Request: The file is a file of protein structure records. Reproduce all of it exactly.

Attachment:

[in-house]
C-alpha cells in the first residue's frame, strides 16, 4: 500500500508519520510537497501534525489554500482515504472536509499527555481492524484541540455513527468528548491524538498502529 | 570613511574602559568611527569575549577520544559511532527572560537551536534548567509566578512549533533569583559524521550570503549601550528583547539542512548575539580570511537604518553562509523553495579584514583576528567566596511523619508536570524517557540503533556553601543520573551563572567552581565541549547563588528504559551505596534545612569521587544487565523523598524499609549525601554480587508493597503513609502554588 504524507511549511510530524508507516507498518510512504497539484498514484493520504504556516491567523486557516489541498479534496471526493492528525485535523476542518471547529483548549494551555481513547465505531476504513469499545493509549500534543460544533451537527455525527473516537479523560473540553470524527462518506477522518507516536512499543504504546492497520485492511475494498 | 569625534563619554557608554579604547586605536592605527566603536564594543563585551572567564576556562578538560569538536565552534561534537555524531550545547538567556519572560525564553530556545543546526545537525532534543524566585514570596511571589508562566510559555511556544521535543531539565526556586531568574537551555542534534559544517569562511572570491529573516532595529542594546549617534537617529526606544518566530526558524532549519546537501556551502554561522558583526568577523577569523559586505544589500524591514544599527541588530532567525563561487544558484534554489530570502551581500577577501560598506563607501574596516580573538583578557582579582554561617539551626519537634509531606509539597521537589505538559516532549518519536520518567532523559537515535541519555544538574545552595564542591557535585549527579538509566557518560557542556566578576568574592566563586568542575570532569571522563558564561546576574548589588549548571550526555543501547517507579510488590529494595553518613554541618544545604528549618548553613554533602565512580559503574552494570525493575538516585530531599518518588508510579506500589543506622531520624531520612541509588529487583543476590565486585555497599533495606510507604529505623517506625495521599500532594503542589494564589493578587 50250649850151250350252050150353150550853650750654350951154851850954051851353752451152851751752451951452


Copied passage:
[in-house]
C-alpha cells in the first residue's frame, strides 16, 4: 500500500508519520510537497501534525489554500482515504472536509499527555481492524484541540455513527468528548491524538498502529 | 570613511574602559568611527569575549577520544559511532527572560537551536534548567509566578512549533533569583559524521550570503549601550528583547539542512548575539580570511537604518553562509523553495579584514583576528567566596511523619508536570524517557540503533556553601543520573551563572567552581565541549547563588528504559551505596534545612569521587544487565523523598524499609549525601554480587508493597503513609502554588 504524507511549511510530524508507516507498518510512504497539484498514484493520504504556516491567523486557516489541498479534496471526493492528525485535523476542518471547529483548549494551555481513547465505531476504513469499545493509549500534543460544533451537527455525527473516537479523560473540553470524527462518506477522518507516536512499543504504546492497520485492511475494498 | 569625534563619554557608554579604547586605536592605527566603536564594543563585551572567564576556562578538560569538536565552534561534537555524531550545547538567556519572560525564553530556545543546526545537525532534543524566585514570596511571589508562566510559555511556544521535543531539565526556586531568574537551555542534534559544517569562511572570491529573516532595529542594546549617534537617529526606544518566530526558524532549519546537501556551502554561522558583526568577523577569523559586505544589500524591514544599527541588530532567525563561487544558484534554489530570502551581500577577501560598506563607501574596516580573538583578557582579582554561617539551626519537634509531606509539597521537589505538559516532549518519536520518567532523559537515535541519555544538574545552595564542591557535585549527579538509566557518560557542556566578576568574592566563586568542575570532569571522563558564561546576574548589588549548571550526555543501547517507579510488590529494595553518613554541618544545604528549618548553613554533602565512580559503574552494570525493575538516585530531599518518588508510579506500589543506622531520624531520612541509588529487583543476590565486585555497599533495606510507604529505623517506625495521599500532594503542589494564589493578587 50250649850151250350252050150353150550853650750654350951154851850954051851353752451152851751752451951452